2005 OPEN FORUM Abstracts
PHASE I FEASIBILITY AND PRELIMINARY SAFETY STUDY OF A NEW PHYSIOLOGICALLY BASED SOLUTION FOR UPPER AIRWAY CARE.
Daniel D. Woodhead RRT, Diane Lambert RN, Scott Scoffield RPH, Gregory Snow PhD,
Robert D. Christensen MD. Intermountain Health Care and the McKay-Dee Hospital Center, 4403 Harrison Blvd, Ogden, UT 84403.
Background. In patients with an endotracheal tube in place, sterile saline is sometimes periodically instilled as part of routine suctioning. However, a series of recent studies show that normal saline (0.9% sodium chloride) can inactivate important natural antimicrobial peptides in upper airway secretions. Thus, instilling saline into the trachea might unwittingly diminish innate immunity in the upper airway. Therefore, we produced a solution for tracheal irrigation that is based on the constituents of normal unstimulated airway secretions (Table), and we assessed the feasibility and safety of periodically instilling this new solution for airway care, in place of sterile saline.
Methods. In a phase I open-labeled feasibility trial, 5 intubated neonates in the McKay-Dee NICU were to receive the new solution exclusively, rather than saline, for airway care. Feasibility was judged by the respiratory therapists and bedside nurses who performed the airway care. Signs of immediate intolerance with the new solution were recorded on a bedside checklist, and laboratory tests were compared with an historic cohort of all intubated neonates in this NICU during the years 2003 and 2004.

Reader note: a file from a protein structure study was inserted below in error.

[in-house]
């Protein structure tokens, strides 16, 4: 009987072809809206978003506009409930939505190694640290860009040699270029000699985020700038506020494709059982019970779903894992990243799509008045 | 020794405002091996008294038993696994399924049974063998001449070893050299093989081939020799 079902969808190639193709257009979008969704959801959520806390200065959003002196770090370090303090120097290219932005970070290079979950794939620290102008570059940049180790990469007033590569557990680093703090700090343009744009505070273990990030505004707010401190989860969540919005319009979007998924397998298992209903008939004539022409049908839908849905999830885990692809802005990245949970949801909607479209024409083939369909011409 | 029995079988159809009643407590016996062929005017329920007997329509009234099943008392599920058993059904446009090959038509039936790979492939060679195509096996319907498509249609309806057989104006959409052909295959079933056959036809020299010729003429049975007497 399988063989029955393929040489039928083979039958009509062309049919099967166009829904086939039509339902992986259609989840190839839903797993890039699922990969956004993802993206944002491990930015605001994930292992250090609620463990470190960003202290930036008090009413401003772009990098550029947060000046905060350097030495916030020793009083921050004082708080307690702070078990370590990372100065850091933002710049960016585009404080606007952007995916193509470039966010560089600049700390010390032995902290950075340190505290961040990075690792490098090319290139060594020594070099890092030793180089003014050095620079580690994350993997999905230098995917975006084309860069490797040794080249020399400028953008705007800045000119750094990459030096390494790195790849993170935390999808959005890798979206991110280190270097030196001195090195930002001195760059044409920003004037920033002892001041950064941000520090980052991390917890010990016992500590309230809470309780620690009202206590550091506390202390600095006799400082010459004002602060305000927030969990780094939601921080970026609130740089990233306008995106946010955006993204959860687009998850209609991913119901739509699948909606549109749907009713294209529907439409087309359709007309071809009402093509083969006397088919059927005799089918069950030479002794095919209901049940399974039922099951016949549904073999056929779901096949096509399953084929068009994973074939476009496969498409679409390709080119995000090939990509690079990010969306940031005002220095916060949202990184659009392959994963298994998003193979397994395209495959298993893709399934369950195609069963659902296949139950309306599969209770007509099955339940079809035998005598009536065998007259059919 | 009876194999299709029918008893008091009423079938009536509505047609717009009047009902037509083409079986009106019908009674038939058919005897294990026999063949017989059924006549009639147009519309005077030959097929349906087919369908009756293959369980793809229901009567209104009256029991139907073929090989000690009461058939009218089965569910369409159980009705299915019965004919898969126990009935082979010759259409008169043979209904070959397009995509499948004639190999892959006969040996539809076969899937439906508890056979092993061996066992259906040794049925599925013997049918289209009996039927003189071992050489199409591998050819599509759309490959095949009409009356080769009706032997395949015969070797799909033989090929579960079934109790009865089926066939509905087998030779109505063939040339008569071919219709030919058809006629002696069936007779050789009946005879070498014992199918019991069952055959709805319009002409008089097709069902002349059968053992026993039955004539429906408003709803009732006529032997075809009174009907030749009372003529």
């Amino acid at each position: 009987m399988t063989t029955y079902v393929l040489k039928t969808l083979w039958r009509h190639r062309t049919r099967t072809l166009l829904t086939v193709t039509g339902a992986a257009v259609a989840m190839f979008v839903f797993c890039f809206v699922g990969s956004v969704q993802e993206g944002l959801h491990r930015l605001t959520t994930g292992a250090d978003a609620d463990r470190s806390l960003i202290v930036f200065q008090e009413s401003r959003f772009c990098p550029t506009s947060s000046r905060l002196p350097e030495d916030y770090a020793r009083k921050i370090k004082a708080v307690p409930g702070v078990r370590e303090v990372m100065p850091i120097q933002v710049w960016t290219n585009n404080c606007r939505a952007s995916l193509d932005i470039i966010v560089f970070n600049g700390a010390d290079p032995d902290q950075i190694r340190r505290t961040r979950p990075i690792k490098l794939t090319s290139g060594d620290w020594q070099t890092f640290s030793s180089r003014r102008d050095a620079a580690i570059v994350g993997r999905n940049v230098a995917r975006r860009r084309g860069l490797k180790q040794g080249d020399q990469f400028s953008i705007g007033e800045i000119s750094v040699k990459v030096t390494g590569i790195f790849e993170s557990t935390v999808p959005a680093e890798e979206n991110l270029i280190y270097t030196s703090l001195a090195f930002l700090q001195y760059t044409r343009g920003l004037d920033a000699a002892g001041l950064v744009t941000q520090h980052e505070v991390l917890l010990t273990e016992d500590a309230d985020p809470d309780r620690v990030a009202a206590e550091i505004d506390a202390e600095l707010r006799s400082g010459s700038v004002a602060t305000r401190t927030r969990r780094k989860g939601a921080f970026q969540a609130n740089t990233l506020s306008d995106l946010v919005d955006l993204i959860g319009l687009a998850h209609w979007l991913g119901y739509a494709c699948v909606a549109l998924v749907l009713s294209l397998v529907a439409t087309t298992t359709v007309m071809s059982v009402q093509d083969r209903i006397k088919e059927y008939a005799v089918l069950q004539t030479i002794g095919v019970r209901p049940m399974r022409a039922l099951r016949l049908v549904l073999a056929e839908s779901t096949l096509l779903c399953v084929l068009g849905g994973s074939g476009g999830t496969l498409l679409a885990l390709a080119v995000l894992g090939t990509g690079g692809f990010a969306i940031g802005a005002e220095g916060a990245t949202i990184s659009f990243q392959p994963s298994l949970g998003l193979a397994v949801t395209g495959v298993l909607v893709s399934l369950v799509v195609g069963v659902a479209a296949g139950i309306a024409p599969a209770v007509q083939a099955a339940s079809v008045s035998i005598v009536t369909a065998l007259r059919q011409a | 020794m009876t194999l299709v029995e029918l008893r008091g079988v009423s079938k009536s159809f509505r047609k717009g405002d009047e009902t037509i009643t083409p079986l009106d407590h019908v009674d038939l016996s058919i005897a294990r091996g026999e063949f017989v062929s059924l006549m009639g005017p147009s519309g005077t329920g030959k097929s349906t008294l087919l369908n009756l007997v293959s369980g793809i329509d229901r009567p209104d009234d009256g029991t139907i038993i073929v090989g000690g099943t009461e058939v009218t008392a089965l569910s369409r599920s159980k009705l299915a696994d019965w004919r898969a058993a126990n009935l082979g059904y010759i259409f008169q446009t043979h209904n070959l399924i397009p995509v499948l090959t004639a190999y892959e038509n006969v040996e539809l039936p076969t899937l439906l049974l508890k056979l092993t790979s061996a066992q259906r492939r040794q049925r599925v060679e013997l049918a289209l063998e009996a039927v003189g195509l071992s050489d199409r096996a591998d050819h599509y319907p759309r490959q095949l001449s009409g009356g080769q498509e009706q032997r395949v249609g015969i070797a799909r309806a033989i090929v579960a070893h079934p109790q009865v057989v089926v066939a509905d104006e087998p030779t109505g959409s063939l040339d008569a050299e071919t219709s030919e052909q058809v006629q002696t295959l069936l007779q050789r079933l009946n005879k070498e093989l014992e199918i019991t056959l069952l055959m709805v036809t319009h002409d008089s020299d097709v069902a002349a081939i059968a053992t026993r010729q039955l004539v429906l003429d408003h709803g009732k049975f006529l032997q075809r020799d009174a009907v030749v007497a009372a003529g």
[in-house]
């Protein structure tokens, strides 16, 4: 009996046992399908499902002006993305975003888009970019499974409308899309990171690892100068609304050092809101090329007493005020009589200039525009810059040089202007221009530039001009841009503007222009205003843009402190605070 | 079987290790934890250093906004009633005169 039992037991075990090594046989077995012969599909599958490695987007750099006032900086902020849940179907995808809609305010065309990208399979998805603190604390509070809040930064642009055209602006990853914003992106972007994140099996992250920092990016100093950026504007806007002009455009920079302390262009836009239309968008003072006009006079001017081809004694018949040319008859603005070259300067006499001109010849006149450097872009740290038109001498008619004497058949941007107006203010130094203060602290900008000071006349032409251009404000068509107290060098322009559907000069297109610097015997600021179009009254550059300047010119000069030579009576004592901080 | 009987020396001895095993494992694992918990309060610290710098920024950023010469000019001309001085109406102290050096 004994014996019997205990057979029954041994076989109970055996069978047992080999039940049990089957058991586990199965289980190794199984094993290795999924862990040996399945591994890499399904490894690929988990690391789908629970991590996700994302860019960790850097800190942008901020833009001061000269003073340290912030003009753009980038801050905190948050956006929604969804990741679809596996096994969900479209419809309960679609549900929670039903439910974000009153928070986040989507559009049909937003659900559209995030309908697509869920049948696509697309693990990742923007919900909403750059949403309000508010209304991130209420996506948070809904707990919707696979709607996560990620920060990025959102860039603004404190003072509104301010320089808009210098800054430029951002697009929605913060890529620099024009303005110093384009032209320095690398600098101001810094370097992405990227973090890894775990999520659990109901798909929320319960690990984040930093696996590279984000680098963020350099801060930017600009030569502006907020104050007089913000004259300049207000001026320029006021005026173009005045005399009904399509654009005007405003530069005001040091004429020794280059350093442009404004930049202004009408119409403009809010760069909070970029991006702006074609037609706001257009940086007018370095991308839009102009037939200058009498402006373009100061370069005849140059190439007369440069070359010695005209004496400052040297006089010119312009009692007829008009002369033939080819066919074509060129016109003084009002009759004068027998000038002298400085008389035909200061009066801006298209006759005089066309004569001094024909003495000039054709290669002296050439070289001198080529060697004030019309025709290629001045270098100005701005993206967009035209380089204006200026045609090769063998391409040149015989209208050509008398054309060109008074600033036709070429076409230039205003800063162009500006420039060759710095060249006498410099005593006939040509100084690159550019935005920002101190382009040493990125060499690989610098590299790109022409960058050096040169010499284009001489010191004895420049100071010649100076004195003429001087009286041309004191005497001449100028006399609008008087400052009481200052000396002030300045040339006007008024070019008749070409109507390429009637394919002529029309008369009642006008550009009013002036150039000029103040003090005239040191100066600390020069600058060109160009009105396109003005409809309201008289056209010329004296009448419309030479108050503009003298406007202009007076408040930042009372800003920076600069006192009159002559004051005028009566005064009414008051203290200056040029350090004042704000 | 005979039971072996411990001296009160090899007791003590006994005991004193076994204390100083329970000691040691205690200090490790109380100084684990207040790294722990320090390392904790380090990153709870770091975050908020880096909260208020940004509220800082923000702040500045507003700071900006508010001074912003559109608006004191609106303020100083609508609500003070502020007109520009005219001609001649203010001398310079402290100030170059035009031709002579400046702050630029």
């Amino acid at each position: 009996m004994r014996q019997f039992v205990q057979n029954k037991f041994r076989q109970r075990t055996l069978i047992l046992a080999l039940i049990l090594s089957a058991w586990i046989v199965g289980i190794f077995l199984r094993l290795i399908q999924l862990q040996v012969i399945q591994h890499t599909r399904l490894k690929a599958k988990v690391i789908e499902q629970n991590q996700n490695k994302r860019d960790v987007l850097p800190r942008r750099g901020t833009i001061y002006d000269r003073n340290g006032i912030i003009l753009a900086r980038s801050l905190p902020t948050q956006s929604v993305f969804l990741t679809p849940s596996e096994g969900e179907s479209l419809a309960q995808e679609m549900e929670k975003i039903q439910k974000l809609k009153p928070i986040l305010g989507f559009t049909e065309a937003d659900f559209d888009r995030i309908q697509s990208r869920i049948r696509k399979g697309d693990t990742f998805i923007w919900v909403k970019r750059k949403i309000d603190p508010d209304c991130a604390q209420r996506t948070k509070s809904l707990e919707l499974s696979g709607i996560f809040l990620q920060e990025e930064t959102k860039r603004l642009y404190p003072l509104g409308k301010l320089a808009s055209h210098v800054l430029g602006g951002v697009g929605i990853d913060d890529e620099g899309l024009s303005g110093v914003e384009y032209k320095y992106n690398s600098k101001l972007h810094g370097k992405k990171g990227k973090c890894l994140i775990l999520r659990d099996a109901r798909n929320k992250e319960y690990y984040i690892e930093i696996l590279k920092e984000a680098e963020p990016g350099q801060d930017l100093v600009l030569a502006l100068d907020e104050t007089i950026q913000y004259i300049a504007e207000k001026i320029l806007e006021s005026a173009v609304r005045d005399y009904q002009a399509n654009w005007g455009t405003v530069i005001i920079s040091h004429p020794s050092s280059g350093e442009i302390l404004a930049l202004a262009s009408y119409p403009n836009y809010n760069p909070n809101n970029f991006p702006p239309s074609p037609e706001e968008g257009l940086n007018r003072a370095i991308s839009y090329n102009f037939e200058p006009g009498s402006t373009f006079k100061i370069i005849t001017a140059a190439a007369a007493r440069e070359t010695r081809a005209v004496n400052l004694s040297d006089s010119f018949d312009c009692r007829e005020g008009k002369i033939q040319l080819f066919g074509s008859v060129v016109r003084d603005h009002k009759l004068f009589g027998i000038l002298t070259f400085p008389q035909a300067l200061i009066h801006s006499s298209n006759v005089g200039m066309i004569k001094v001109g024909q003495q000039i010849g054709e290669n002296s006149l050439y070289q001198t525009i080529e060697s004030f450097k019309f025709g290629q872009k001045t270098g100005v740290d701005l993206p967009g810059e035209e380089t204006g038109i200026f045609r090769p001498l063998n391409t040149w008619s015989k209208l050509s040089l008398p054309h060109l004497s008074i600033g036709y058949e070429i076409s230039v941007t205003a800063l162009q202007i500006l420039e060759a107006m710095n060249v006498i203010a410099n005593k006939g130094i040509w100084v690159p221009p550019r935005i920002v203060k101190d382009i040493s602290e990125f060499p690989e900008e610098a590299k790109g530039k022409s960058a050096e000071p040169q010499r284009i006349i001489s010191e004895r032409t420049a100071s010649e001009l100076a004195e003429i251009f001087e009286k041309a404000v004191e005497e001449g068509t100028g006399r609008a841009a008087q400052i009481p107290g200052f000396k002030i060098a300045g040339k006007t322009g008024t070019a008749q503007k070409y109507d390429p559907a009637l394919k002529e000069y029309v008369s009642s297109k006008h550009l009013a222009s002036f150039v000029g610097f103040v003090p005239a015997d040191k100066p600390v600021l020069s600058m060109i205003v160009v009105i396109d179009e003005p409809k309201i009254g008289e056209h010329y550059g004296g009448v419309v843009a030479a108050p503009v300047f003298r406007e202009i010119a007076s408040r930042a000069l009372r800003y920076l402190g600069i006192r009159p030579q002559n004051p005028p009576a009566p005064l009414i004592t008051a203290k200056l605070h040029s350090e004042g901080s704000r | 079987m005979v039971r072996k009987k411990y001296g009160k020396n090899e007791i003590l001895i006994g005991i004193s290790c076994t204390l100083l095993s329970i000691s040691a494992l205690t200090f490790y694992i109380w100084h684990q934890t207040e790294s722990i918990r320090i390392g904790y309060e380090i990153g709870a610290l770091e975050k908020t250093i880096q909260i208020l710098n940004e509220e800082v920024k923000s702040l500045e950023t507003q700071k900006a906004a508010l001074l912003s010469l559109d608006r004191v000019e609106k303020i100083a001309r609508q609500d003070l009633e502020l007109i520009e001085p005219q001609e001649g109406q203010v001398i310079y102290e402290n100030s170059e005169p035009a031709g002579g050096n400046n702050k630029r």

Results. With IRB approval and parental consent, 5 patients were treated with the test solution rather than saline. All 5 received each treatment as planned. No problems with feasibility of administration, or immediate intolerance, were observed in any. During 2003 and 2004, 479 neonates were intubated for mechanical ventilation in our NICU, of which 469 (98%) survived to discharge home. Laboratory tests on these 479 were compared with those from the study subjects, to assess whether the new solution might have resulted in abnormalities in hepatic, renal, or hematologic values. The laboratory values of the study subjects were not outside the range predicted by cohort analysis.
Conclusions. It was feasible to administer the test solution as planned, and the solution was well tolerated with no observed short-term adverse effects. A phase II, randomized, controlled, multicentered, safety and preliminary efficacy trial is now underway to test whether this new solution reduces airway colonization with pathogens, and reduces airway inflammation.
Table. The constituents of the standard solution used for periodic upper airway care
(0.9% NaCl), are compared with normal unstimulated neonatal saliva (mean±SD), and with the physiologically-based test solution we produced.
|Na (mEq/L)||K (mEq/L)||Cl (mEq/L)||Ca (mEq/L)||Mg (mEq/L)||PO4 (mEq/L)||Protein (mg/dL)|